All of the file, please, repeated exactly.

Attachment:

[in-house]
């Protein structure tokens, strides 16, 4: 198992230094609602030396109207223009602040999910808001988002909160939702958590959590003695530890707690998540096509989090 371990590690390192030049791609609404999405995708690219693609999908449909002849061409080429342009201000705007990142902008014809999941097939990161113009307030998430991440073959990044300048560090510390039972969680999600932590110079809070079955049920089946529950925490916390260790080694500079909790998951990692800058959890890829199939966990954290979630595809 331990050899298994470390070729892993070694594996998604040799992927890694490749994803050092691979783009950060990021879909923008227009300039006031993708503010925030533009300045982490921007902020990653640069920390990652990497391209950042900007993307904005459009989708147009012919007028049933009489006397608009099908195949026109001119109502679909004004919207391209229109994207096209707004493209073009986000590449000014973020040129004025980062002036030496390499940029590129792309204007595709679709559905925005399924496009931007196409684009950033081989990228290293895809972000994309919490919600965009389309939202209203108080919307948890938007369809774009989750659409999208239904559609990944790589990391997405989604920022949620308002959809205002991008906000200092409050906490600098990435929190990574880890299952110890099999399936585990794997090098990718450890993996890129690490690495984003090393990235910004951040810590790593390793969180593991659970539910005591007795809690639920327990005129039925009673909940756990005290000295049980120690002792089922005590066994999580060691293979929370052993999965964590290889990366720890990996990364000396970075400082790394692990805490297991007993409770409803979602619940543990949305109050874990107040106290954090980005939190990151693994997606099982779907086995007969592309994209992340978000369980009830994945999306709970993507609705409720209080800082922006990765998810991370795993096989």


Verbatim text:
[in-house]
């Protein structure tokens, strides 16, 4: 198992230094609602030396109207223009602040999910808001988002909160939702958590959590003695530890707690998540096509989090 371990590690390192030049791609609404999405995708690219693609999908449909002849061409080429342009201000705007990142902008014809999941097939990161113009307030998430991440073959990044300048560090510390039972969680999600932590110079809070079955049920089946529950925490916390260790080694500079909790998951990692800058959890890829199939966990954290979630595809 331990050899298994470390070729892993070694594996998604040799992927890694490749994803050092691979783009950060990021879909923008227009300039006031993708503010925030533009300045982490921007902020990653640069920390990652990497391209950042900007993307904005459009989708147009012919007028049933009489006397608009099908195949026109001119109502679909004004919207391209229109994207096209707004493209073009986000590449000014973020040129004025980062002036030496390499940029590129792309204007595709679709559905925005399924496009931007196409684009950033081989990228290293895809972000994309919490919600965009389309939202209203108080919307948890938007369809774009989750659409999208239904559609990944790589990391997405989604920022949620308002959809205002991008906000200092409050906490600098990435929190990574880890299952110890099999399936585990794997090098990718450890993996890129690490690495984003090393990235910004951040810590790593390793969180593991659970539910005591007795809690639920327990005129039925009673909940756990005290000295049980120690002792089922005590066994999580060691293979929370052993999965964590290889990366720890990996990364000396970075400082790394692990805490297991007993409770409803979602619940543990949305109050874990107040106290954090980005939190990151693994997606099982779907086995007969592309994209992340978000369980009830994945999306709970993507609705409720209080800082922006990765998810991370795993096989």